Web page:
You’ve been at it for nearly two weeks already.  By now you may have noticed that you get less tired after a workout.  Or, you are able to do more of the workout exercise than before.  This just means that your body is adapting to the work.  That is one thing that our bodies are quite good at:  adapting. So the exercise stresses our system (actually causes micro damage to the muscles involved) and our body adapts – by rebuilding itself stronger than before.  The new, stronger you can do more exercise work now, and it takes less out of you, so you recover more quickly and feel better sooner.

At just under two weeks into the challenge, you might still feel inconvenienced because your schedule has not fully adjusted yet, but the effects of your exercise are probably starting to show up. Pay attention to how you are feeling throughout your day now.  You probably have a pleasant, relaxed feeling after you have cooled down from your workout.  Pay attention to your energy level. Or how you are sleeping – have you naturally been getting more sleep?  Are you drinking enough water?  Eating a nutritious, balanced diet.

All of these things are signals that your body is changing, and this will likely bring about some changes to your daily routines.  To put it all in perspective, you took on a challenge which has been physically stressing your body, and as it adapts, you become more fit.  As the challenge goes on, look for the workout routines to become more “routine”, and expect at least some of the inconvenience to fade.  And take some encouragement from the fact that you have found one of the principles of well-being:  you have the ability to make lifestyle changes which will improve your fitness.

6 thought on “DAY 12: Starting to Adapt”
  1. 1. today I experimented with some American Style (overhead) swings – brutal on the forearms. I encourage others to look up kettlebell variations if they want to mix it up – two kettlebells, split swings, walking swings, side-steps, etc…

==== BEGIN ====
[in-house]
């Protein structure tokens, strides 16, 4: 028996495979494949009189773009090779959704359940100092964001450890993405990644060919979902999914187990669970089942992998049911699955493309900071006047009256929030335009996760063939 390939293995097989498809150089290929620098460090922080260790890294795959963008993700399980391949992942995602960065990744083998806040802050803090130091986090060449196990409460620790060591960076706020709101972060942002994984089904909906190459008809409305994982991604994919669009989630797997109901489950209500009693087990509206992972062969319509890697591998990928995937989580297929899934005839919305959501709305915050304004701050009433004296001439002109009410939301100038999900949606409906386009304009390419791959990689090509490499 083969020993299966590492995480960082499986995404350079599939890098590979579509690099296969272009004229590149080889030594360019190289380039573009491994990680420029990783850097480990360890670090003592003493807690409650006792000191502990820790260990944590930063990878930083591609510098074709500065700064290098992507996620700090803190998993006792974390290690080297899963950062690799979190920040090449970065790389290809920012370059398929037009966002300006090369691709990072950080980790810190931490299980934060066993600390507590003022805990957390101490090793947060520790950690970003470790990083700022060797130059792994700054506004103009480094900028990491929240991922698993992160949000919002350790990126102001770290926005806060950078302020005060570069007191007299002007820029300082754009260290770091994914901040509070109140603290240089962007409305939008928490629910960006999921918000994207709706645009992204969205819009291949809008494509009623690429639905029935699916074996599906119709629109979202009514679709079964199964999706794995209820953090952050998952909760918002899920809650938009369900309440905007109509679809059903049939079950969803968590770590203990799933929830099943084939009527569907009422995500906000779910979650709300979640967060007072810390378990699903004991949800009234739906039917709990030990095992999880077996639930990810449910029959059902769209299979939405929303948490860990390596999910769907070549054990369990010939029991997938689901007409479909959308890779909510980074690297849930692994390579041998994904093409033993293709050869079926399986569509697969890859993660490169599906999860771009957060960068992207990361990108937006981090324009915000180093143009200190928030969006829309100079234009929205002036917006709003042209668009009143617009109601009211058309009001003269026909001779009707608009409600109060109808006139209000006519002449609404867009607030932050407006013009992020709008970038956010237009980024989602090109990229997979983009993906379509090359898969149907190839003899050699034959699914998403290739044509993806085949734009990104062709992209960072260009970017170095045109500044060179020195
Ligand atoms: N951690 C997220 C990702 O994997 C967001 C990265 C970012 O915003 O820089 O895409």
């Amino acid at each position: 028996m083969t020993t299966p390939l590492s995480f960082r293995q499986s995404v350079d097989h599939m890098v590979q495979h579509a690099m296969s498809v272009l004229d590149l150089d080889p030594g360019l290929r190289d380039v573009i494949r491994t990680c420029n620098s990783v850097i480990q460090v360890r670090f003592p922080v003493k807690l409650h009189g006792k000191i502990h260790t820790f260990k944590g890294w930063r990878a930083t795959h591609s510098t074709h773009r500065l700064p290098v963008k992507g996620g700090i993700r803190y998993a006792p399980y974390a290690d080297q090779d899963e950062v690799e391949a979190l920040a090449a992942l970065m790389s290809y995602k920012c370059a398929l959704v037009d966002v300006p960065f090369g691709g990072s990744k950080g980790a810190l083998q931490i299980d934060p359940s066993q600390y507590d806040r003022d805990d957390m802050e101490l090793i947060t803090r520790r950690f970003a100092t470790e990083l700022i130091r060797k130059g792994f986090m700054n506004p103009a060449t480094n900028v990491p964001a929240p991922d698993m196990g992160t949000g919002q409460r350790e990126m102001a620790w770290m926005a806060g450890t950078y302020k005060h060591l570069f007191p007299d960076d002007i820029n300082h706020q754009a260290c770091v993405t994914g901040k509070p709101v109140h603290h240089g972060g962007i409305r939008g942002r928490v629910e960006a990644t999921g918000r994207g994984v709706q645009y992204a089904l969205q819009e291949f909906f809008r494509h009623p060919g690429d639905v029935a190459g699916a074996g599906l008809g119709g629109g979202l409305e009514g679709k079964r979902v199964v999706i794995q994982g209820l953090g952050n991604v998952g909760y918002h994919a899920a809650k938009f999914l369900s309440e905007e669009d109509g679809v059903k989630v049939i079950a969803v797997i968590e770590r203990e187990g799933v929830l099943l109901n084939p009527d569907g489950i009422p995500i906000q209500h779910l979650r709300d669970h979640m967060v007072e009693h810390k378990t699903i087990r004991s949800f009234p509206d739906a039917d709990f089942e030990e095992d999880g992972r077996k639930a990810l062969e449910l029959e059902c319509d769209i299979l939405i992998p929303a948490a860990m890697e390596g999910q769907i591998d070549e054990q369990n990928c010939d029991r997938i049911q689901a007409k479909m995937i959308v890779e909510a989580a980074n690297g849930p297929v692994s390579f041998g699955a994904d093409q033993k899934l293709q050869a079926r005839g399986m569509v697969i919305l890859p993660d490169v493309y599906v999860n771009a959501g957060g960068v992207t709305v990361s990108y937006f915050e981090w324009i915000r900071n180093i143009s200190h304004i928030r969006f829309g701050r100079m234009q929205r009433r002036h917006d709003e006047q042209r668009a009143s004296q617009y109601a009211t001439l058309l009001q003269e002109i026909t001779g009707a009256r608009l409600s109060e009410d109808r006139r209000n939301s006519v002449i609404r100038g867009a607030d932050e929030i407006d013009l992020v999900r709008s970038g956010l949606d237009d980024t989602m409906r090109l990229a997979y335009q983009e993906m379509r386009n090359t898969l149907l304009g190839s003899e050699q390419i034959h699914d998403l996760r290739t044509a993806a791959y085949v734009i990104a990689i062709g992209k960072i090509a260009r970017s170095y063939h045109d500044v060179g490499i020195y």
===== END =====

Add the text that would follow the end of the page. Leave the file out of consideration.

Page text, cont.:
2. I was thinking that I should get a friend to video me from different angles at some point to confirm and improve my form. It is probably easy to complacently think that we are awesome because we are doing so many, but we may actually be reinforcing bad and lazy form if we don't keep on top of it. In rugby the expression is friendly boots don't hurt – I would suggest that accepting constructive criticism about our form is something we should seek and encourage – even though we may not want to hear it.

  2. ** From Casey **
    my name is Casey. I did lots of exercises. I did 1195. like squats,jumping jacks, running, stair climbing, burpees, push ups, chair squats. And my goal is to get up to 2500. Good luck with your challenge! Good bye, talk to you later.

  3. ** From McKenna **
    My name is McKenna and I am 8 years old. I am doing a Kettle bell challenge but I am not doing kettlebells. I am doing all sorts of exercises like: push ups, squats, lunges, stairs, steps holding a heavy thing. My dad is giving us 1 cent for every exercise, but my grandma who has Parkinson's thought he was cheap so she is giving us 5 cents per exercise – this is an awesome thing to do cause I am raising money for Parkinson's charity. My total to date is 1054

  4. You two (well, your dad, too) are amazing! I like what you are learning about exercising and working hard. What great numbers!! I just made my half-way point today, so I'm pretty excited about that!

  5. The workouts are going great… 3 keys to success for me are being part of a group, having a plan and the overall target of 10,000 is keeping me motivated to not miss a workout. I am noticing a difference in my stamina and also as my daily increase in total reps is happening…. I am pushing myself harder. Feeling really good about it.

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